Each year since 1947, an event called the Desert Caballeros Ride takes place. An invitation-only event, it provides a couple hundred riders the opportunity to ride and camp in the surrounding mountains for five days, and then it’s over too soon until next year. This year’s 180 riders will split into groups of forty and move between three camps over about 100 miles before returning. This now-historic ride has inspired several others in the area, including one exclusively for horsewomen (who showed their more civilized natures by chipping in for a portable shower).
So, what I’m presenting here is not a parade through town, per se. It’s simply the orderly departure of some 180 riders heading off for the desert. As Wickenburg is at the juncture of two state highways and lacks a suburban-style network of roads, these boys clog up this town quite effectively for fifteen minutes or so as they head right down the main drags. You’d think the town’s police would view it as an annual nuisance, but not so, not from what I saw and heard. The ride is a part of Wickenburg’s proud heritage, and the town now depends substantially on tourist and vacationer dollars. Although there are other equine events, any loss of interest in this ride would directly impact the town’s ability to promote itself. If anything, it’s in Wickenburg’s best interests to protect and promote it, and that attitude is apparent in the officers having to reroute through-traffic with minimal delay to everyone involved. I was impressed. Calm, confident and friendly, without a hint of grumpiness.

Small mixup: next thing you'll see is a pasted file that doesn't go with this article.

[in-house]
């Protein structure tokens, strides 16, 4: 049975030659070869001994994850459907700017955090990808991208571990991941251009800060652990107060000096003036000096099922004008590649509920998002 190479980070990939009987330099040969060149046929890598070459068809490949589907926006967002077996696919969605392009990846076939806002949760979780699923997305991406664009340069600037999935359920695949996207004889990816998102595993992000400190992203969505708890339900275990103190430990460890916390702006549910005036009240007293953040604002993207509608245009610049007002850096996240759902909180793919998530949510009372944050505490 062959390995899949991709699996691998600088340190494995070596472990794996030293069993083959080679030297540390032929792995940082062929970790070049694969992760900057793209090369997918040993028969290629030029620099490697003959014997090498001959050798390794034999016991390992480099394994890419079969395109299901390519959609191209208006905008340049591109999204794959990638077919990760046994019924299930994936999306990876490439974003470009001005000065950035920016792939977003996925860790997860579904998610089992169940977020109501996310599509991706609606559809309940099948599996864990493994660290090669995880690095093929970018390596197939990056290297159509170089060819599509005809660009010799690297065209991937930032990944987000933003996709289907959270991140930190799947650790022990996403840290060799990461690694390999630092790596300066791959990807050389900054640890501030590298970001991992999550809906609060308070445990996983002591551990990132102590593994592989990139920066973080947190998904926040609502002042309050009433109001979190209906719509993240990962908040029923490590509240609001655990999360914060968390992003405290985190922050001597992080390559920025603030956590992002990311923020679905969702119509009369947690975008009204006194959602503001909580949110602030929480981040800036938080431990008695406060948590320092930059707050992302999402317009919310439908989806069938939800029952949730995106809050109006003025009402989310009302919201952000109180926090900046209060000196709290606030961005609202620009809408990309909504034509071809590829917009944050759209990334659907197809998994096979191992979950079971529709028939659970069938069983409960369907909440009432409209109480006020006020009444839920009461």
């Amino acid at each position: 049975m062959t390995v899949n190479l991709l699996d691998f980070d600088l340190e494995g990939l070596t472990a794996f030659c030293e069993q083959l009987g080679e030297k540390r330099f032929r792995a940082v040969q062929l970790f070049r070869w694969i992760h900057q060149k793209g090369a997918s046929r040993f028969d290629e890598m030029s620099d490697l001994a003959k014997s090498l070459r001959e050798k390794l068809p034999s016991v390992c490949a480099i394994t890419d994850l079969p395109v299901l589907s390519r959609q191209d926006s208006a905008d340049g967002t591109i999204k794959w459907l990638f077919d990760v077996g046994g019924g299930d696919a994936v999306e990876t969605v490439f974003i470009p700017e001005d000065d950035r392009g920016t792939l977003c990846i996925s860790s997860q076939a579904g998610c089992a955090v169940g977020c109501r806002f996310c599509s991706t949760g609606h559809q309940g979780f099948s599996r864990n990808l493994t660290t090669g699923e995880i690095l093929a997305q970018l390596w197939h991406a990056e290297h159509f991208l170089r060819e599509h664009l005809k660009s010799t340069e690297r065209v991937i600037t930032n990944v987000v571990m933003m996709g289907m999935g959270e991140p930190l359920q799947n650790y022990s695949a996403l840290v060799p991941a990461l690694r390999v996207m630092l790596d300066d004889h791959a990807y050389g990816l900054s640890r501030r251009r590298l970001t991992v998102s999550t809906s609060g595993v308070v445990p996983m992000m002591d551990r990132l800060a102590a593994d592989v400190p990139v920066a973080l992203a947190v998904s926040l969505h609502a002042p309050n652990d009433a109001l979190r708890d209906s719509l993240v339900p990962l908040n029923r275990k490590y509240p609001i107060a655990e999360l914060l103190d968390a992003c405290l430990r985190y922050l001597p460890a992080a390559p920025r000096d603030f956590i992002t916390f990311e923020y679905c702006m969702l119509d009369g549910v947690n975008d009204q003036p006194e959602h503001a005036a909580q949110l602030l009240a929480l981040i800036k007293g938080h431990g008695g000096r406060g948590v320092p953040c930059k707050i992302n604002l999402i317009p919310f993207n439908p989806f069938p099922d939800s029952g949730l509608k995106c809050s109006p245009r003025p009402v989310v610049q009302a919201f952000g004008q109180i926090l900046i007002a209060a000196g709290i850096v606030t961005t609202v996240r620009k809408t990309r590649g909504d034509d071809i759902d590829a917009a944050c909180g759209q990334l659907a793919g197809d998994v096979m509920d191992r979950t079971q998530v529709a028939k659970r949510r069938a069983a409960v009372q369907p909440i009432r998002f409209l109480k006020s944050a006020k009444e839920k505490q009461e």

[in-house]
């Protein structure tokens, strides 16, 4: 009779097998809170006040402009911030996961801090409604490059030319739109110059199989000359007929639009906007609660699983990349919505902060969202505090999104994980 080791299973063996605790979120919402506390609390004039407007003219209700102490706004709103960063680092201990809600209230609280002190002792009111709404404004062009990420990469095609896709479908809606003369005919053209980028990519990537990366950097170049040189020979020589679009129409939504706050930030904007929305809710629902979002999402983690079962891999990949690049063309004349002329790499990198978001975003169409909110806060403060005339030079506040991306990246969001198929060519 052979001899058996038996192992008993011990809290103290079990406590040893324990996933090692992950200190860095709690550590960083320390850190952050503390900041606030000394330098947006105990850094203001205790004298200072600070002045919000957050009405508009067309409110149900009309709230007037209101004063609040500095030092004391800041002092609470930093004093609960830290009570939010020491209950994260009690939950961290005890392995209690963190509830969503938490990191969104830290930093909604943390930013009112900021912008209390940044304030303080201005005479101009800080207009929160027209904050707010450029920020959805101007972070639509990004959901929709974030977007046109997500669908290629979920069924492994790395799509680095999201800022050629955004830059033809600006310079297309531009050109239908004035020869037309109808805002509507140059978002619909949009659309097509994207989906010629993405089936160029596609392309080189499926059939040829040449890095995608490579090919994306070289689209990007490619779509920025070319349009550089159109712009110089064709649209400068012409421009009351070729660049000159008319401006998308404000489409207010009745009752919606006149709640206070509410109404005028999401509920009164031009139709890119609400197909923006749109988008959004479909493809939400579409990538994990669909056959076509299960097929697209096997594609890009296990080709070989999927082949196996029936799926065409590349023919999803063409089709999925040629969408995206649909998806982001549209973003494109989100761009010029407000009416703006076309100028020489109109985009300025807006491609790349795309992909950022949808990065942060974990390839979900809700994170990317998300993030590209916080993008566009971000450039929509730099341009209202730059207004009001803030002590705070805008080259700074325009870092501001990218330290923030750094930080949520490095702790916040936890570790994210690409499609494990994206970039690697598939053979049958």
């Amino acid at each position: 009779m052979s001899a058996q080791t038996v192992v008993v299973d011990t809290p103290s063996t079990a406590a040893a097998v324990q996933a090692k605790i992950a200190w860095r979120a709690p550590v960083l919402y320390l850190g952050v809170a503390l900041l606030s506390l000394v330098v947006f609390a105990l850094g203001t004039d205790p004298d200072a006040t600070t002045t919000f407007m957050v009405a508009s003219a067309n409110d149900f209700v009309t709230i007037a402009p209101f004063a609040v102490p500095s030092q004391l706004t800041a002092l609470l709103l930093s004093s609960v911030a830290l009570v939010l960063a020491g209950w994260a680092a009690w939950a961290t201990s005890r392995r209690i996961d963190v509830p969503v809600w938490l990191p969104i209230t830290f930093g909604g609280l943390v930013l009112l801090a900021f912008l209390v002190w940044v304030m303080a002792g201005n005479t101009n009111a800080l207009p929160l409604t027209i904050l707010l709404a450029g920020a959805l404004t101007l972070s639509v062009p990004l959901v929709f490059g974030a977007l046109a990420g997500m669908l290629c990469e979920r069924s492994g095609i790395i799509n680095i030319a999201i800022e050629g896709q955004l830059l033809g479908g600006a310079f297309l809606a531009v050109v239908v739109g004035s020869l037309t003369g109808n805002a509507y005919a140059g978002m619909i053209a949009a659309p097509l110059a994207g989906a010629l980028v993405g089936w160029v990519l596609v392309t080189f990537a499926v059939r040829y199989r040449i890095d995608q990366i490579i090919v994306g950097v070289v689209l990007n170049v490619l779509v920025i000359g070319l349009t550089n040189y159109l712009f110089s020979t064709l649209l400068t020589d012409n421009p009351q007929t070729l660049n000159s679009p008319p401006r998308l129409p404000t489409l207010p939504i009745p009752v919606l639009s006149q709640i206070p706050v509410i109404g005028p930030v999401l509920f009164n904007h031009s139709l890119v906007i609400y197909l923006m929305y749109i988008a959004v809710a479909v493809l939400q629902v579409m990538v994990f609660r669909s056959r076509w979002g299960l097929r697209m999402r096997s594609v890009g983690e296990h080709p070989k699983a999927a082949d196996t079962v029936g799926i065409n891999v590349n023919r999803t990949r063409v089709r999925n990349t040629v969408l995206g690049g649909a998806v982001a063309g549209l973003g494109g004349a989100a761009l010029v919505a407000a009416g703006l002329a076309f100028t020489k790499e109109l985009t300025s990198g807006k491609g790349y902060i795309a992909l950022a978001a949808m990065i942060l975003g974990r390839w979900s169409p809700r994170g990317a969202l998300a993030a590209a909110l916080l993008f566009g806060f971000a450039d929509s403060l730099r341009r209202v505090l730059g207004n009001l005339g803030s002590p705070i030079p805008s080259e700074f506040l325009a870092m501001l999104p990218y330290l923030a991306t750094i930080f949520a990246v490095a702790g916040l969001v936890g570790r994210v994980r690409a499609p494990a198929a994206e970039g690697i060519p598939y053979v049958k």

More than a few of these riders have been heading out for a couple of decades. Many are local, many are not. The age span runs wide. It’s apparently a good time, and once you’re hooked, there’s no way you’re not going next year. I was able to tour the Community Center’s parking lot among a half-dozen long, long horse trailers, and here is a little of what I saw.